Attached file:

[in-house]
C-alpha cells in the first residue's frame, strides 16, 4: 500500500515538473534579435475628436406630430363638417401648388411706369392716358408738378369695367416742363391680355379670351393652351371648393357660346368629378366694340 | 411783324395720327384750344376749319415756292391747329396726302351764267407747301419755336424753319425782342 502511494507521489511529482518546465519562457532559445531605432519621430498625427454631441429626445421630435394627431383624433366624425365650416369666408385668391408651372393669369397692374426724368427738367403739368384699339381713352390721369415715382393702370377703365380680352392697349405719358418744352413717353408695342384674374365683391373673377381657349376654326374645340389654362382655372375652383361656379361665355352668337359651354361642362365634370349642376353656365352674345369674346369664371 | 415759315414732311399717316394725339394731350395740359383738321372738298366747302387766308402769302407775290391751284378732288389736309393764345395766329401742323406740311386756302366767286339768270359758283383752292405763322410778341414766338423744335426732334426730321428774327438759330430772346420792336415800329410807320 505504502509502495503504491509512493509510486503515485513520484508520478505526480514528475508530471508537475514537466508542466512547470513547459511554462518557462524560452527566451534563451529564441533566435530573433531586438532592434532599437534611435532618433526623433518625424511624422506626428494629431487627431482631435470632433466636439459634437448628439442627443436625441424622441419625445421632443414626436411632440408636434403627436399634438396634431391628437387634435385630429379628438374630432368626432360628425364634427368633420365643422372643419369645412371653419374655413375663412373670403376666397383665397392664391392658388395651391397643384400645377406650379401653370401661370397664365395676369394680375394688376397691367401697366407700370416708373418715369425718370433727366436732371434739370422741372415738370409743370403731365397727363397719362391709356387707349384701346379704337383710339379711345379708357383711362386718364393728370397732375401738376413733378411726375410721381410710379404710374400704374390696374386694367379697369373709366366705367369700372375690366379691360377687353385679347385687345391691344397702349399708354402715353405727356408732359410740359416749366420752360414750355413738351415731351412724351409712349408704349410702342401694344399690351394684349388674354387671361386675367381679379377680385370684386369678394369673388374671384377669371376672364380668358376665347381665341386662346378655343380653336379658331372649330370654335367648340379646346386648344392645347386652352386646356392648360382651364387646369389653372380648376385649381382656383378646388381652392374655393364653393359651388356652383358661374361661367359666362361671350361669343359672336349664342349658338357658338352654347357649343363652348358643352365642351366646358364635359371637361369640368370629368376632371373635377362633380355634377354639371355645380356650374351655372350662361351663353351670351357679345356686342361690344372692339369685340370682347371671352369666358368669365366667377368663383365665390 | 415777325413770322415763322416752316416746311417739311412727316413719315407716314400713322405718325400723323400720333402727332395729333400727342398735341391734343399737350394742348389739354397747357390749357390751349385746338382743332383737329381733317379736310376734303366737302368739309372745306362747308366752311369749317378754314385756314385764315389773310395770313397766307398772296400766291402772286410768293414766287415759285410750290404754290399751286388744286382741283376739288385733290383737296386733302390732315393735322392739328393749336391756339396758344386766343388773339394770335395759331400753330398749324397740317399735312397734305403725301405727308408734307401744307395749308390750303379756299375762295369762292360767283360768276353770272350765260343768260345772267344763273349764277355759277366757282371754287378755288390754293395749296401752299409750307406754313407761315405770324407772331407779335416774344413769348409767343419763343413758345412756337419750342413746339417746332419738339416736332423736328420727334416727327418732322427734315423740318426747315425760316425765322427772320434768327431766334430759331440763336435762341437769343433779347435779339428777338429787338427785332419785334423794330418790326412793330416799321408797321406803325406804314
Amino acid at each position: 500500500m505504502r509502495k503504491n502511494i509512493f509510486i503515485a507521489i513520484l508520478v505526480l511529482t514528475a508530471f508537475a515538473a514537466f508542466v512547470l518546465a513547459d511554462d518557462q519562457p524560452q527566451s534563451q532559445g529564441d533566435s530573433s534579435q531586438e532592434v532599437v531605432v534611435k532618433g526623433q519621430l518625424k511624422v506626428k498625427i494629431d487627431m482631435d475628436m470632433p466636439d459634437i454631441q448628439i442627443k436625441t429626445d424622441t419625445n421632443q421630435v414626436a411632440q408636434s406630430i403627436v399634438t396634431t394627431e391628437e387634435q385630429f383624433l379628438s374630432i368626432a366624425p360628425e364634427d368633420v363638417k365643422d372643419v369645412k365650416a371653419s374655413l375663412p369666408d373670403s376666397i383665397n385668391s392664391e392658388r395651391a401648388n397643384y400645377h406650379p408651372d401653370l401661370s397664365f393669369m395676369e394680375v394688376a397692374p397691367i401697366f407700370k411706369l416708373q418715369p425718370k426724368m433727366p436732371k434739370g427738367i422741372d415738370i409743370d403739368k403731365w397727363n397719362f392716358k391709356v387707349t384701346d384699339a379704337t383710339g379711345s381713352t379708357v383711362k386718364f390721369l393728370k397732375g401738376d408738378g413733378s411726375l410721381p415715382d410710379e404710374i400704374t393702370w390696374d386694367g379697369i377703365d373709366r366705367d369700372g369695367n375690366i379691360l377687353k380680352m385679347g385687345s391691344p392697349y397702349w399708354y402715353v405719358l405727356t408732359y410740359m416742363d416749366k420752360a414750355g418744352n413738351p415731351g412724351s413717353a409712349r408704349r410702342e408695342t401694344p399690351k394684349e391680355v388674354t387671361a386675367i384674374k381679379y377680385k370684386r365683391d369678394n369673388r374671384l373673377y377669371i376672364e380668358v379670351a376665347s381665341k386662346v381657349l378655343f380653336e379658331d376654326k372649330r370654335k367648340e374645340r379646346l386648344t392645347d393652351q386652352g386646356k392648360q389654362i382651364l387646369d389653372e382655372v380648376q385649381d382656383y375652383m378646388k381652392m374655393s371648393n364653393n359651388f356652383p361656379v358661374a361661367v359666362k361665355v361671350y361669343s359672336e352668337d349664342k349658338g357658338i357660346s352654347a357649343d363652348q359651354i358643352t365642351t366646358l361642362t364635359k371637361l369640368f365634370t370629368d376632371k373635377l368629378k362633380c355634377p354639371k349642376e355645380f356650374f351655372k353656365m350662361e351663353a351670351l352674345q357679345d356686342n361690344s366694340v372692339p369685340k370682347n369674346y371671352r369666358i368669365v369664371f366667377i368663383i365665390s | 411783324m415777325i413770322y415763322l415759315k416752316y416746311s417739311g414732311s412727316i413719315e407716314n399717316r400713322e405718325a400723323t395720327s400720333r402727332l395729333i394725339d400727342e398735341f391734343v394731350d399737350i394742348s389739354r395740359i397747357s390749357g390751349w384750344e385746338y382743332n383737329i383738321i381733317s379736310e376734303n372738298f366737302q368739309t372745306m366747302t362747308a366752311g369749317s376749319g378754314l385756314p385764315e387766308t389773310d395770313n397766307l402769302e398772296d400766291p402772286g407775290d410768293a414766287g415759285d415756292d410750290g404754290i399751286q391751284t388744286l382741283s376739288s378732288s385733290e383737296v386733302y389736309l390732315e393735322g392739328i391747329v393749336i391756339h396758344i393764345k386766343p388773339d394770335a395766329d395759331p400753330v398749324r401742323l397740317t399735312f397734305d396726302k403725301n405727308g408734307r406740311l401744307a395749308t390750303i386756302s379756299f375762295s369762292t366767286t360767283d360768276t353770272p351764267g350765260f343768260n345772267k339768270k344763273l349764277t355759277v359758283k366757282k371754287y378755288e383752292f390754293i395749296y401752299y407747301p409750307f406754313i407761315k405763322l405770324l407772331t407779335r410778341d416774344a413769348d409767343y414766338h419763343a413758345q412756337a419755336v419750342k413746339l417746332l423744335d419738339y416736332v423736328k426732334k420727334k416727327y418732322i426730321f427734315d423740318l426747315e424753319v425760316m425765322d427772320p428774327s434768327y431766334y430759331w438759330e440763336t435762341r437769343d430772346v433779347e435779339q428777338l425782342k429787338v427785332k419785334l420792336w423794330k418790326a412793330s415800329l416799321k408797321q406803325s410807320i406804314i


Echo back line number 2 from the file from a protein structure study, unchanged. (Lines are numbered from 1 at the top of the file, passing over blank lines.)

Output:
C-alpha cells in the first residue's frame, strides 16, 4: 500500500515538473534579435475628436406630430363638417401648388411706369392716358408738378369695367416742363391680355379670351393652351371648393357660346368629378366694340 | 411783324395720327384750344376749319415756292391747329396726302351764267407747301419755336424753319425782342 502511494507521489511529482518546465519562457532559445531605432519621430498625427454631441429626445421630435394627431383624433366624425365650416369666408385668391408651372393669369397692374426724368427738367403739368384699339381713352390721369415715382393702370377703365380680352392697349405719358418744352413717353408695342384674374365683391373673377381657349376654326374645340389654362382655372375652383361656379361665355352668337359651354361642362365634370349642376353656365352674345369674346369664371 | 415759315414732311399717316394725339394731350395740359383738321372738298366747302387766308402769302407775290391751284378732288389736309393764345395766329401742323406740311386756302366767286339768270359758283383752292405763322410778341414766338423744335426732334426730321428774327438759330430772346420792336415800329410807320 505504502509502495503504491509512493509510486503515485513520484508520478505526480514528475508530471508537475514537466508542466512547470513547459511554462518557462524560452527566451534563451529564441533566435530573433531586438532592434532599437534611435532618433526623433518625424511624422506626428494629431487627431482631435470632433466636439459634437448628439442627443436625441424622441419625445421632443414626436411632440408636434403627436399634438396634431391628437387634435385630429379628438374630432368626432360628425364634427368633420365643422372643419369645412371653419374655413375663412373670403376666397383665397392664391392658388395651391397643384400645377406650379401653370401661370397664365395676369394680375394688376397691367401697366407700370416708373418715369425718370433727366436732371434739370422741372415738370409743370403731365397727363397719362391709356387707349384701346379704337383710339379711345379708357383711362386718364393728370397732375401738376413733378411726375410721381410710379404710374400704374390696374386694367379697369373709366366705367369700372375690366379691360377687353385679347385687345391691344397702349399708354402715353405727356408732359410740359416749366420752360414750355413738351415731351412724351409712349408704349410702342401694344399690351394684349388674354387671361386675367381679379377680385370684386369678394369673388374671384377669371376672364380668358376665347381665341386662346378655343380653336379658331372649330370654335367648340379646346386648344392645347386652352386646356392648360382651364387646369389653372380648376385649381382656383378646388381652392374655393364653393359651388356652383358661374361661367359666362361671350361669343359672336349664342349658338357658338352654347357649343363652348358643352365642351366646358364635359371637361369640368370629368376632371373635377362633380355634377354639371355645380356650374351655372350662361351663353351670351357679345356686342361690344372692339369685340370682347371671352369666358368669365366667377368663383365665390 | 415777325413770322415763322416752316416746311417739311412727316413719315407716314400713322405718325400723323400720333402727332395729333400727342398735341391734343399737350394742348389739354397747357390749357390751349385746338382743332383737329381733317379736310376734303366737302368739309372745306362747308366752311369749317378754314385756314385764315389773310395770313397766307398772296400766291402772286410768293414766287415759285410750290404754290399751286388744286382741283376739288385733290383737296386733302390732315393735322392739328393749336391756339396758344386766343388773339394770335395759331400753330398749324397740317399735312397734305403725301405727308408734307401744307395749308390750303379756299375762295369762292360767283360768276353770272350765260343768260345772267344763273349764277355759277366757282371754287378755288390754293395749296401752299409750307406754313407761315405770324407772331407779335416774344413769348409767343419763343413758345412756337419750342413746339417746332419738339416736332423736328420727334416727327418732322427734315423740318426747315425760316425765322427772320434768327431766334430759331440763336435762341437769343433779347435779339428777338429787338427785332419785334423794330418790326412793330416799321408797321406803325406804314